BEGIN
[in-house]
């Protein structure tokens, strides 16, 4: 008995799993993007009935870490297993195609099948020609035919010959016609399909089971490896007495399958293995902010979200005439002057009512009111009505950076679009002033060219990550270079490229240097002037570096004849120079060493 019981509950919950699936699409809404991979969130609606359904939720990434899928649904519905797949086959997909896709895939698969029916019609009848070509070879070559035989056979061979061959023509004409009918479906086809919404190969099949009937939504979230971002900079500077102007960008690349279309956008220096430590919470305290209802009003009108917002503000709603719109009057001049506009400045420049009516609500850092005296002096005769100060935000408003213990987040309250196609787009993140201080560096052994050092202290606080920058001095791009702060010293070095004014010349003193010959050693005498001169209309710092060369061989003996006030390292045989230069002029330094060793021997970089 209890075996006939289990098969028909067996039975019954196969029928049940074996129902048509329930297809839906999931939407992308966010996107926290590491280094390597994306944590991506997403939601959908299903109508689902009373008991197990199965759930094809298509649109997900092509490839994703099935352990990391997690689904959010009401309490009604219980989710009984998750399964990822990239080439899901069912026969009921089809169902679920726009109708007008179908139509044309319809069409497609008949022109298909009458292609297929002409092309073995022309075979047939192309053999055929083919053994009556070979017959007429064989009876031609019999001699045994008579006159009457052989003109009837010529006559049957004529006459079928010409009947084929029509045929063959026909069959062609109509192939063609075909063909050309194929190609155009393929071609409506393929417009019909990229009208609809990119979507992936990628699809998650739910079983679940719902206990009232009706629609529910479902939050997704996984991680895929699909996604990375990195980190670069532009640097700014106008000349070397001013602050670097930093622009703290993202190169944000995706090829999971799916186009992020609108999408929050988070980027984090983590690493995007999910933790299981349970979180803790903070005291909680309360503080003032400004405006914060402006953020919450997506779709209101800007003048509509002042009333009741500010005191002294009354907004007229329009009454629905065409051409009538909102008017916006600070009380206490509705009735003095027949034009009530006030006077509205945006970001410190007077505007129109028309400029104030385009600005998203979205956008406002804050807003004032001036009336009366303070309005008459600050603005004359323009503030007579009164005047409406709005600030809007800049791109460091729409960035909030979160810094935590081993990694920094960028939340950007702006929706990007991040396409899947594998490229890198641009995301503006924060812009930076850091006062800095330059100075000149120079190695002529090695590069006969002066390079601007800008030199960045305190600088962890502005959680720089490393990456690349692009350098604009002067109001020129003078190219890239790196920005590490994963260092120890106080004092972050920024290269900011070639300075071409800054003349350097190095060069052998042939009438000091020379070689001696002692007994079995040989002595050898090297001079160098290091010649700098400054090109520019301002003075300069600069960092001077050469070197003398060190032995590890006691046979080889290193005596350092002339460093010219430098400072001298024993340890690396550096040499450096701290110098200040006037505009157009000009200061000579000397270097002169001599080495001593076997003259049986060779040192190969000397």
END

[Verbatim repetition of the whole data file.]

[in-house]
């Protein structure tokens, strides 16, 4: 008995799993993007009935870490297993195609099948020609035919010959016609399909089971490896007495399958293995902010979200005439002057009512009111009505950076679009002033060219990550270079490229240097002037570096004849120079060493 019981509950919950699936699409809404991979969130609606359904939720990434899928649904519905797949086959997909896709895939698969029916019609009848070509070879070559035989056979061979061959023509004409009918479906086809919404190969099949009937939504979230971002900079500077102007960008690349279309956008220096430590919470305290209802009003009108917002503000709603719109009057001049506009400045420049009516609500850092005296002096005769100060935000408003213990987040309250196609787009993140201080560096052994050092202290606080920058001095791009702060010293070095004014010349003193010959050693005498001169209309710092060369061989003996006030390292045989230069002029330094060793021997970089 209890075996006939289990098969028909067996039975019954196969029928049940074996129902048509329930297809839906999931939407992308966010996107926290590491280094390597994306944590991506997403939601959908299903109508689902009373008991197990199965759930094809298509649109997900092509490839994703099935352990990391997690689904959010009401309490009604219980989710009984998750399964990822990239080439899901069912026969009921089809169902679920726009109708007008179908139509044309319809069409497609008949022109298909009458292609297929002409092309073995022309075979047939192309053999055929083919053994009556070979017959007429064989009876031609019999001699045994008579006159009457052989003109009837010529006559049957004529006459079928010409009947084929029509045929063959026909069959062609109509192939063609075909063909050309194929190609155009393929071609409506393929417009019909990229009208609809990119979507992936990628699809998650739910079983679940719902206990009232009706629609529910479902939050997704996984991680895929699909996604990375990195980190670069532009640097700014106008000349070397001013602050670097930093622009703290993202190169944000995706090829999971799916186009992020609108999408929050988070980027984090983590690493995007999910933790299981349970979180803790903070005291909680309360503080003032400004405006914060402006953020919450997506779709209101800007003048509509002042009333009741500010005191002294009354907004007229329009009454629905065409051409009538909102008017916006600070009380206490509705009735003095027949034009009530006030006077509205945006970001410190007077505007129109028309400029104030385009600005998203979205956008406002804050807003004032001036009336009366303070309005008459600050603005004359323009503030007579009164005047409406709005600030809007800049791109460091729409960035909030979160810094935590081993990694920094960028939340950007702006929706990007991040396409899947594998490229890198641009995301503006924060812009930076850091006062800095330059100075000149120079190695002529090695590069006969002066390079601007800008030199960045305190600088962890502005959680720089490393990456690349692009350098604009002067109001020129003078190219890239790196920005590490994963260092120890106080004092972050920024290269900011070639300075071409800054003349350097190095060069052998042939009438000091020379070689001696002692007994079995040989002595050898090297001079160098290091010649700098400054090109520019301002003075300069600069960092001077050469070197003398060190032995590890006691046979080889290193005596350092002339460093010219430098400072001298024993340890690396550096040499450096701290110098200040006037505009157009000009200061000579000397270097002169001599080495001593076997003259049986060779040192190969000397």